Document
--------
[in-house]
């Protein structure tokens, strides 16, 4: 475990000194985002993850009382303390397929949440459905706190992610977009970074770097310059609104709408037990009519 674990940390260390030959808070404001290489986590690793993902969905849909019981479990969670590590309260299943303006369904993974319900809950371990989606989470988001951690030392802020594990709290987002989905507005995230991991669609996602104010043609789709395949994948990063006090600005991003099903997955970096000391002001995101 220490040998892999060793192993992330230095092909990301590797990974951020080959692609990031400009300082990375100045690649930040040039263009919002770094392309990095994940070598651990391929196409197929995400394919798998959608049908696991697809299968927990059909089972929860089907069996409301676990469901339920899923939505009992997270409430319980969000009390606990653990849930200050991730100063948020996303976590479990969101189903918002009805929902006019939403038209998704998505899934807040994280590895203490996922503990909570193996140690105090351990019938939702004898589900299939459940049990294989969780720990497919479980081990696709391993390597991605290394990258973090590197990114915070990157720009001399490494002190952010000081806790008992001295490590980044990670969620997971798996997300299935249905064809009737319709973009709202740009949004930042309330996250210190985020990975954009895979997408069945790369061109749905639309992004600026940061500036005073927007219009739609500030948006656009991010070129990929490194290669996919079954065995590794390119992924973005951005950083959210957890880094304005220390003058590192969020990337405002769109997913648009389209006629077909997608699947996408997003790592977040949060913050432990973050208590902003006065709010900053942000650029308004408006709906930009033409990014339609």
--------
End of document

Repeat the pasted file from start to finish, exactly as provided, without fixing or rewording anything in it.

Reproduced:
[in-house]
């Protein structure tokens, strides 16, 4: 475990000194985002993850009382303390397929949440459905706190992610977009970074770097310059609104709408037990009519 674990940390260390030959808070404001290489986590690793993902969905849909019981479990969670590590309260299943303006369904993974319900809950371990989606989470988001951690030392802020594990709290987002989905507005995230991991669609996602104010043609789709395949994948990063006090600005991003099903997955970096000391002001995101 220490040998892999060793192993992330230095092909990301590797990974951020080959692609990031400009300082990375100045690649930040040039263009919002770094392309990095994940070598651990391929196409197929995400394919798998959608049908696991697809299968927990059909089972929860089907069996409301676990469901339920899923939505009992997270409430319980969000009390606990653990849930200050991730100063948020996303976590479990969101189903918002009805929902006019939403038209998704998505899934807040994280590895203490996922503990909570193996140690105090351990019938939702004898589900299939459940049990294989969780720990497919479980081990696709391993390597991605290394990258973090590197990114915070990157720009001399490494002190952010000081806790008992001295490590980044990670969620997971798996997300299935249905064809009737319709973009709202740009949004930042309330996250210190985020990975954009895979997408069945790369061109749905639309992004600026940061500036005073927007219009739609500030948006656009991010070129990929490194290669996919079954065995590794390119992924973005951005950083959210957890880094304005220390003058590192969020990337405002769109997913648009389209006629077909997608699947996408997003790592977040949060913050432990973050208590902003006065709010900053942000650029308004408006709906930009033409990014339609």